For those who rely on the outline-based personal information management app Notebook, the shuttering of developer Circus Ponies last week was sad news (see “,” 7 January 2016). While Notebook will likely continue to work fine in OS X 10.11 El Capitan, its lifespan is necessarily limited, and users would do well to start researching alternatives.
But there are an overwhelming number of choices to sort through, and many of them look quite similar. Several readers have asked us for our opinion, and while it’s easy to suggest Apple’s Notes or point at powerful apps like, it’s impossible for us to recommend a single app. Personal information managers as a class have evolved to fill every available niche in the ecosystem, and only you know what features you need.
We want to help provide some direction to your research, and some data to support your eventual choice, so we’re trying something new: a reader-driven survey aimed at rating personal information managers for you to fill out (it’s embedded at the bottom of this article on our Web site or you can). A few important notes before you start clicking:
Please rate only those apps with which you have significant personal experience. That means weeks or months of use, not something that you launched once before discovering that it lacked a feature you need. Just don’t enter ratings for apps you haven’t used.
We’ve listed a lot of apps in the poll, but if we missed the one you use, let us know so we can add it (obviously, those added later are a bit less likely to have as many votes, but there’s no way around that). To keep this manageable, we’re going to stick with Mac apps that are focused on note-taking, snippet-keeping, and information management, not apps that are primarily task managers, for keeping a journal, or text editors. There’s nothing wrong with using them, but we have to draw a line in the sand somewhere.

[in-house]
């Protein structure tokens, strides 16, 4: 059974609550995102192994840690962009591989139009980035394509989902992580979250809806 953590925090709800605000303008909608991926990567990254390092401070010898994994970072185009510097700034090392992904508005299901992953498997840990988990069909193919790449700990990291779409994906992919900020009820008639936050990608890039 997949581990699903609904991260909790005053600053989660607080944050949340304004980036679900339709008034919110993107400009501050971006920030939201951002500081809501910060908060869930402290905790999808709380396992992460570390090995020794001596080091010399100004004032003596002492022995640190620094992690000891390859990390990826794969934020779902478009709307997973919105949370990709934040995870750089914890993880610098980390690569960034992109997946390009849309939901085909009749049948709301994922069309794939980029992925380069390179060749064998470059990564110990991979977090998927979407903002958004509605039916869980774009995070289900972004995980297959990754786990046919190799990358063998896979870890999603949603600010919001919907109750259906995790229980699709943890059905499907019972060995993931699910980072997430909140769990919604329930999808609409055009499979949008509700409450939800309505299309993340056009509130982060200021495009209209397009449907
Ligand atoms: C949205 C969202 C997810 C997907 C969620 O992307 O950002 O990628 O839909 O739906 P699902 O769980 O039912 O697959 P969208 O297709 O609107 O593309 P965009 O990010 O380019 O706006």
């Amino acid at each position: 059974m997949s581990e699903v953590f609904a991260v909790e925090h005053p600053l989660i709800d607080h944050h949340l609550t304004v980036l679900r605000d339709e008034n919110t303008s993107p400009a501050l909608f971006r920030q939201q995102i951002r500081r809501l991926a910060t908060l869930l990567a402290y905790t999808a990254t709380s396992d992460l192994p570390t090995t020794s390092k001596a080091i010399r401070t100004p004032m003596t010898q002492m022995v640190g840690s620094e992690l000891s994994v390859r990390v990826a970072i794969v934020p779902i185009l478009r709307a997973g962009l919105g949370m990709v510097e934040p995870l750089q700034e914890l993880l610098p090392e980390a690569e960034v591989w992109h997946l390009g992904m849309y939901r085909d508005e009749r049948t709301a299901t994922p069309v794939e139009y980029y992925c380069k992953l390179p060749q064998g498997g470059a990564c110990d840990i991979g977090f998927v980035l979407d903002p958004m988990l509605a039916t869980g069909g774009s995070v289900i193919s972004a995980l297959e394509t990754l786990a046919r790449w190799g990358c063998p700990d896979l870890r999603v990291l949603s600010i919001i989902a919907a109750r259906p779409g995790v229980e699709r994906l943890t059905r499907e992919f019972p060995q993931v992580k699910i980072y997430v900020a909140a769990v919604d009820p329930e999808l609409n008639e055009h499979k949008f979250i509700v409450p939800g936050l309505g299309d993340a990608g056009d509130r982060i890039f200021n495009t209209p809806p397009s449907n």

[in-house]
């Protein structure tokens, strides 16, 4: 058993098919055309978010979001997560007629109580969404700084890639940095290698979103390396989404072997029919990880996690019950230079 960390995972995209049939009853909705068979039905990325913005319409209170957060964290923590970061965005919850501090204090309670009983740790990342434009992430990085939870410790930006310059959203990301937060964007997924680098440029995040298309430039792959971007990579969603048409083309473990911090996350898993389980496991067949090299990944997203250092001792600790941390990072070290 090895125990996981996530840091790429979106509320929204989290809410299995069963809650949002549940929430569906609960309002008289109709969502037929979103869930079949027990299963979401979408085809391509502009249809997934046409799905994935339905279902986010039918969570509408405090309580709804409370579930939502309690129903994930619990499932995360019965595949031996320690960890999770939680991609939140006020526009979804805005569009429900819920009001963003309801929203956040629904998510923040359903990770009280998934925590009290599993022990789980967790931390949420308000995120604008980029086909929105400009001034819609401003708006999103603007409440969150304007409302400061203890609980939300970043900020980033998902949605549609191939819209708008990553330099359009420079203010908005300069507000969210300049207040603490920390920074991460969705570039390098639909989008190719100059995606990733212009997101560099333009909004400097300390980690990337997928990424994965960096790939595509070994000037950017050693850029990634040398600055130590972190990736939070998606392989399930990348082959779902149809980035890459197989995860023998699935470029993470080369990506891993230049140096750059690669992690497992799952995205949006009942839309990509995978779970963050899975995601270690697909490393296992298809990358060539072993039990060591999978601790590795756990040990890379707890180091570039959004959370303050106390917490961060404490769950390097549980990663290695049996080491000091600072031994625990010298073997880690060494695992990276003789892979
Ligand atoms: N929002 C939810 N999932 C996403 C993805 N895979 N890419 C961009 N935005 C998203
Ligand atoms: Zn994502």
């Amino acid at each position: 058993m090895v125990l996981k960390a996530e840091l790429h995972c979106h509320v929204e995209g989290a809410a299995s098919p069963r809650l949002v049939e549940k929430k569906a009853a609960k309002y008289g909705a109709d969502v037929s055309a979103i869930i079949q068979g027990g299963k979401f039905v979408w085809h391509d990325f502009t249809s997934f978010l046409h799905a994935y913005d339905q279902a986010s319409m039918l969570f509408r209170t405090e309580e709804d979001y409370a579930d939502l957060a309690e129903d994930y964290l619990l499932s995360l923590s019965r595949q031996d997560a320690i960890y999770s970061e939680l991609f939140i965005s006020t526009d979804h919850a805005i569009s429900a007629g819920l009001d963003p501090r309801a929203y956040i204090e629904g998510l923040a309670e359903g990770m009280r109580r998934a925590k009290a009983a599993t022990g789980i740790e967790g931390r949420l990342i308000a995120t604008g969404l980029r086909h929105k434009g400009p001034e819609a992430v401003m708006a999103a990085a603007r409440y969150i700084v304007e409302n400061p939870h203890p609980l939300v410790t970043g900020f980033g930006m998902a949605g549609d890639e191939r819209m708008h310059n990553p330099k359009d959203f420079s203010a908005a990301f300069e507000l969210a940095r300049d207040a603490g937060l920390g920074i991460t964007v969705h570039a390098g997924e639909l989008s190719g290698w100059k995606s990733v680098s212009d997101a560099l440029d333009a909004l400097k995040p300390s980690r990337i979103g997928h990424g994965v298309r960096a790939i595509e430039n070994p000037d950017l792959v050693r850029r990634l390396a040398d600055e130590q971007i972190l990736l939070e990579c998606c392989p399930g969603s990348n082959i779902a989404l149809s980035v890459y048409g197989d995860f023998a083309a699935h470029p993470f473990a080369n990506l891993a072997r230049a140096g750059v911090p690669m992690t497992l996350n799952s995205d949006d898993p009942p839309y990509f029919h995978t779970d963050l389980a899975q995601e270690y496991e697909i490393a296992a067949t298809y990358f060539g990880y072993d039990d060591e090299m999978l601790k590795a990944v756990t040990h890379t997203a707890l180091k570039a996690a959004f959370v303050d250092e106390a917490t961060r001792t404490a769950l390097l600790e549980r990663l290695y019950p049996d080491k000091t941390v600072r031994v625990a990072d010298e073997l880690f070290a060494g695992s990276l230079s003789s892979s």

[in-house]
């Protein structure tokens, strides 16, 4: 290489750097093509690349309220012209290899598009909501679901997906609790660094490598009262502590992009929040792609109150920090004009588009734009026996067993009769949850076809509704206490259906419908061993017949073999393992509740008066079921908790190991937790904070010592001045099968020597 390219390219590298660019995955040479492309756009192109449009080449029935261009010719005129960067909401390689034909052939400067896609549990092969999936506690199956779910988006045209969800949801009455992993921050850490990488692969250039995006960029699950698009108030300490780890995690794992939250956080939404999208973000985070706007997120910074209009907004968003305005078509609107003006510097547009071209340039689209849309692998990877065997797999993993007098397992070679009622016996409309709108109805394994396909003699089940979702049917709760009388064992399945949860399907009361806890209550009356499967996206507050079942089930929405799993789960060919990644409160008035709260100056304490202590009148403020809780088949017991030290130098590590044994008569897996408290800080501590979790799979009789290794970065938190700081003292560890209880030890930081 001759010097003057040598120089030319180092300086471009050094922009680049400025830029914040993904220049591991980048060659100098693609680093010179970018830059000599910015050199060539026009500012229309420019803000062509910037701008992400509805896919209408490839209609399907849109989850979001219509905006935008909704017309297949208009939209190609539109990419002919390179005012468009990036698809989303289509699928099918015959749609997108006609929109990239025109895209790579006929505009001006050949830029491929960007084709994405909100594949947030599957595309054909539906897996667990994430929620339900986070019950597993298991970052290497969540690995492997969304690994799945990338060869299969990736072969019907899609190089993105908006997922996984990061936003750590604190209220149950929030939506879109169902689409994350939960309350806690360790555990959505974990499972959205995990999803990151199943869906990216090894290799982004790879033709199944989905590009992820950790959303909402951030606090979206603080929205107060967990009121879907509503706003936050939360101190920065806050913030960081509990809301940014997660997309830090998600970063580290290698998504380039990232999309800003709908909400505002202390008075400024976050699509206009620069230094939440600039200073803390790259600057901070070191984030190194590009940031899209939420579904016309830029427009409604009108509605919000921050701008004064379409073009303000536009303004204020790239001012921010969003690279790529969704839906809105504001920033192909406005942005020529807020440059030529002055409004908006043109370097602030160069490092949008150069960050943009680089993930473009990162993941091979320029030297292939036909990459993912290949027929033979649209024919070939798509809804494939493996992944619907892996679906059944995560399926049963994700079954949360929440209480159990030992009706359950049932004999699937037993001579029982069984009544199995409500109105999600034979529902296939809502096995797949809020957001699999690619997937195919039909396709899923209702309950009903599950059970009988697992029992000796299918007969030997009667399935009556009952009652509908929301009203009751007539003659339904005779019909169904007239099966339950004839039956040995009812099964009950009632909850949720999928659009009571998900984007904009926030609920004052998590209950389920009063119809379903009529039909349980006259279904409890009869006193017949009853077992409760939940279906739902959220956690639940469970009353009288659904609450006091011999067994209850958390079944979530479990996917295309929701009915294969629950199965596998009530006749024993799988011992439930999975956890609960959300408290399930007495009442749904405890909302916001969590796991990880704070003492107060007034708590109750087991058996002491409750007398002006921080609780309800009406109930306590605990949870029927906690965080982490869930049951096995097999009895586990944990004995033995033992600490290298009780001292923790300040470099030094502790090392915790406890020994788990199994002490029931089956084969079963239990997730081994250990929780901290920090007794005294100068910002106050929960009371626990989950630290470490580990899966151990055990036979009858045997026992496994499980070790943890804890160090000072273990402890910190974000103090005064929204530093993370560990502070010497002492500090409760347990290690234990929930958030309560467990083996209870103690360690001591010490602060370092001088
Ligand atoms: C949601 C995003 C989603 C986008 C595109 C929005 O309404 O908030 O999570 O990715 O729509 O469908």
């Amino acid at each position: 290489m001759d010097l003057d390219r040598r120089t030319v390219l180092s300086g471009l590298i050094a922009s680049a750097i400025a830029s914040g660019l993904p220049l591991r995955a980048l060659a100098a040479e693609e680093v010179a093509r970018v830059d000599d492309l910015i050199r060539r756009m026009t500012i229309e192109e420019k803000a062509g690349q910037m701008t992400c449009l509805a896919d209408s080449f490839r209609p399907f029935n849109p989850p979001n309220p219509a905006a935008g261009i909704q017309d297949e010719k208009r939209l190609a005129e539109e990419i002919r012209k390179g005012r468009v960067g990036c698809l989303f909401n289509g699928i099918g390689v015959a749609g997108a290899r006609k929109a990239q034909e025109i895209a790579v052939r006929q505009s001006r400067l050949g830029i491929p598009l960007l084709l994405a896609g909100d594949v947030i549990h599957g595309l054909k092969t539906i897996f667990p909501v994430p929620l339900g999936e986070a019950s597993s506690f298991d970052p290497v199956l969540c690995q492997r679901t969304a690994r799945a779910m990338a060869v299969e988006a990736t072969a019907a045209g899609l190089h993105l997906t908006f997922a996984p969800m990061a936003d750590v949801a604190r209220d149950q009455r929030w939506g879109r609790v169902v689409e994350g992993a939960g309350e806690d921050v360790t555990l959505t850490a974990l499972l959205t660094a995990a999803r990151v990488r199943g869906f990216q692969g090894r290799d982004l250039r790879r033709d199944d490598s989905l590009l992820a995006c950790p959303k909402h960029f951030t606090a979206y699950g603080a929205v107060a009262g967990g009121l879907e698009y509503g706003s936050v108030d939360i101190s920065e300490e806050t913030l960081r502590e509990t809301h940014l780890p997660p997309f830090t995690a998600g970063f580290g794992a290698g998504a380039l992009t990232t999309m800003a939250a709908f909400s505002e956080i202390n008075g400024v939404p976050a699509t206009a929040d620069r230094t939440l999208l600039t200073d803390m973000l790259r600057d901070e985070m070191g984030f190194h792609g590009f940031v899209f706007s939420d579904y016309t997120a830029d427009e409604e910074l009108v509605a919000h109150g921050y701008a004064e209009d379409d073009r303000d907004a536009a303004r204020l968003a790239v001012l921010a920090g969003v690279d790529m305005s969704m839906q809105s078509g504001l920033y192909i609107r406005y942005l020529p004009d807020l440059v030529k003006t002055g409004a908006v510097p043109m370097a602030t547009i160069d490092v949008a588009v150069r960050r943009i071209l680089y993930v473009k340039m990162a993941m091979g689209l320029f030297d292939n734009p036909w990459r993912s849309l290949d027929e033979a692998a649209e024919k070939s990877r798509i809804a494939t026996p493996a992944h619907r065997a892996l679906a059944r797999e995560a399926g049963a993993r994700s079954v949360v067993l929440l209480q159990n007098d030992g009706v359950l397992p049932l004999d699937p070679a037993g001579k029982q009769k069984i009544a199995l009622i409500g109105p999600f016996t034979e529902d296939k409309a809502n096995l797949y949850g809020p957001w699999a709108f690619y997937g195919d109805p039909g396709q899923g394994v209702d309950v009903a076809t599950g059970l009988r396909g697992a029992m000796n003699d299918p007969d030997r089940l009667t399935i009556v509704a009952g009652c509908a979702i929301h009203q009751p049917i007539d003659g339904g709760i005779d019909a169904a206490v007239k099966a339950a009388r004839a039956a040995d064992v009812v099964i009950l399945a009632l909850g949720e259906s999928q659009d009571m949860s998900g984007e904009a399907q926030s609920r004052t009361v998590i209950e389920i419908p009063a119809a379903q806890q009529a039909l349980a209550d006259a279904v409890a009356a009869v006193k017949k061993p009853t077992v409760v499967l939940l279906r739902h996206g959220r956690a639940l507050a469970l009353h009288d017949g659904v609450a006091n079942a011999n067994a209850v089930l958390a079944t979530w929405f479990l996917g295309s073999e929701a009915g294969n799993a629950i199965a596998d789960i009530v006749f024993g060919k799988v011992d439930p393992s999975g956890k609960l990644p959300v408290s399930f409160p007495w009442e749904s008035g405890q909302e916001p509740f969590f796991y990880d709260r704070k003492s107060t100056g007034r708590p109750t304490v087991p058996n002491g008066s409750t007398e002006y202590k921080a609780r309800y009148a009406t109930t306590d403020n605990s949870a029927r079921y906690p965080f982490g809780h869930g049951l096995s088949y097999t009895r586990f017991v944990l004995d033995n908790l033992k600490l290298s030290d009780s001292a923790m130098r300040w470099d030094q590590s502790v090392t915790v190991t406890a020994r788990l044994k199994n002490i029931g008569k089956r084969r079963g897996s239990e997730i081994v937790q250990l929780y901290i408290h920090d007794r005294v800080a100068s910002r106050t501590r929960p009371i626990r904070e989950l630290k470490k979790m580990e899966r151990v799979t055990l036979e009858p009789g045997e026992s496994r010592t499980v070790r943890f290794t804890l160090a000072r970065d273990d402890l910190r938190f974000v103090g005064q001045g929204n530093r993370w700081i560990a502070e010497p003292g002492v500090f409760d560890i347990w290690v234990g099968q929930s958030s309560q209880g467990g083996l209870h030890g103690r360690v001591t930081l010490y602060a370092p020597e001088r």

Some apps will get more votes than others, so when looking at the results (click Show Previous Responses after you vote), take that into account. A lot of votes may indicate popularity (or a successful attempt to game the system), but an app with just a few highly positive votes is still worth a look.
Ratings don’t give a complete picture, so feel free to say what you like or don’t like about apps you use in the comments for this article; we’ve seeded the top-level comment for each app, and please keep your thoughts within the appropriate top-level comment. Searching for the app name will likely be the fastest way to find the appropriate comment thread, now that we’ve added so many suggested apps.
We’ll report on the results next week.
Thanks for the help — we can all work together to help other TidBITS readers find the best apps for their needs. And if this approach works well, we can expand it to other categories of apps.